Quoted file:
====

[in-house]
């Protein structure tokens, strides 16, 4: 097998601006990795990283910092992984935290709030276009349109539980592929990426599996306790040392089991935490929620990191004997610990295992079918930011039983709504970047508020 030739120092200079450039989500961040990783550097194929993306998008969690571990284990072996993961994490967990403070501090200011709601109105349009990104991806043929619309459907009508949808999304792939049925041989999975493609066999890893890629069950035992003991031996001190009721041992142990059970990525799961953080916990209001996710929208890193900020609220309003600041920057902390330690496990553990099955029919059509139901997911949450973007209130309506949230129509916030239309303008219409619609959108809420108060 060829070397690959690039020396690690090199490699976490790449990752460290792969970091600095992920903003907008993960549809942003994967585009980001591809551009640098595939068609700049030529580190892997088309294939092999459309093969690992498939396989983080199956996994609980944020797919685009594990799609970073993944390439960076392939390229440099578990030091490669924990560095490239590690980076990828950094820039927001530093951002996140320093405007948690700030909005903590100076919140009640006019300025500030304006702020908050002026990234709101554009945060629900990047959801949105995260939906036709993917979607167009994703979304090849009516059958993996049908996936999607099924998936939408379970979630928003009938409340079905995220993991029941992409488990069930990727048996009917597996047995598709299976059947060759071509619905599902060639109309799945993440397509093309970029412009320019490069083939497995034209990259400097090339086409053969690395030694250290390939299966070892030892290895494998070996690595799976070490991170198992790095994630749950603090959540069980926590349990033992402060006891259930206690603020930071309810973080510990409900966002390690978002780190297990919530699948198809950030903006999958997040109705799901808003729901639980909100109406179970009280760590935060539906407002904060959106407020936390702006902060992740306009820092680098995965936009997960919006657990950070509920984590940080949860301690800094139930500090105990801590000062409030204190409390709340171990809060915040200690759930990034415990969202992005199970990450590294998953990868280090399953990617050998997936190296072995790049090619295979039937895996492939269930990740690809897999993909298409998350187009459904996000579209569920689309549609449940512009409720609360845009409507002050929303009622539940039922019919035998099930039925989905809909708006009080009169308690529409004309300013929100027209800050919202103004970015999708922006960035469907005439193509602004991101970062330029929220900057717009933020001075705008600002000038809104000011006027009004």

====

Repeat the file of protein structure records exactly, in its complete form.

[in-house]
């Protein structure tokens, strides 16, 4: 097998601006990795990283910092992984935290709030276009349109539980592929990426599996306790040392089991935490929620990191004997610990295992079918930011039983709504970047508020 030739120092200079450039989500961040990783550097194929993306998008969690571990284990072996993961994490967990403070501090200011709601109105349009990104991806043929619309459907009508949808999304792939049925041989999975493609066999890893890629069950035992003991031996001190009721041992142990059970990525799961953080916990209001996710929208890193900020609220309003600041920057902390330690496990553990099955029919059509139901997911949450973007209130309506949230129509916030239309303008219409619609959108809420108060 060829070397690959690039020396690690090199490699976490790449990752460290792969970091600095992920903003907008993960549809942003994967585009980001591809551009640098595939068609700049030529580190892997088309294939092999459309093969690992498939396989983080199956996994609980944020797919685009594990799609970073993944390439960076392939390229440099578990030091490669924990560095490239590690980076990828950094820039927001530093951002996140320093405007948690700030909005903590100076919140009640006019300025500030304006702020908050002026990234709101554009945060629900990047959801949105995260939906036709993917979607167009994703979304090849009516059958993996049908996936999607099924998936939408379970979630928003009938409340079905995220993991029941992409488990069930990727048996009917597996047995598709299976059947060759071509619905599902060639109309799945993440397509093309970029412009320019490069083939497995034209990259400097090339086409053969690395030694250290390939299966070892030892290895494998070996690595799976070490991170198992790095994630749950603090959540069980926590349990033992402060006891259930206690603020930071309810973080510990409900966002390690978002780190297990919530699948198809950030903006999958997040109705799901808003729901639980909100109406179970009280760590935060539906407002904060959106407020936390702006902060992740306009820092680098995965936009997960919006657990950070509920984590940080949860301690800094139930500090105990801590000062409030204190409390709340171990809060915040200690759930990034415990969202992005199970990450590294998953990868280090399953990617050998997936190296072995790049090619295979039937895996492939269930990740690809897999993909298409998350187009459904996000579209569920689309549609449940512009409720609360845009409507002050929303009622539940039922019919035998099930039925989905809909708006009080009169308690529409004309300013929100027209800050919202103004970015999708922006960035469907005439193509602004991101970062330029929220900057717009933020001075705008600002000038809104000011006027009004």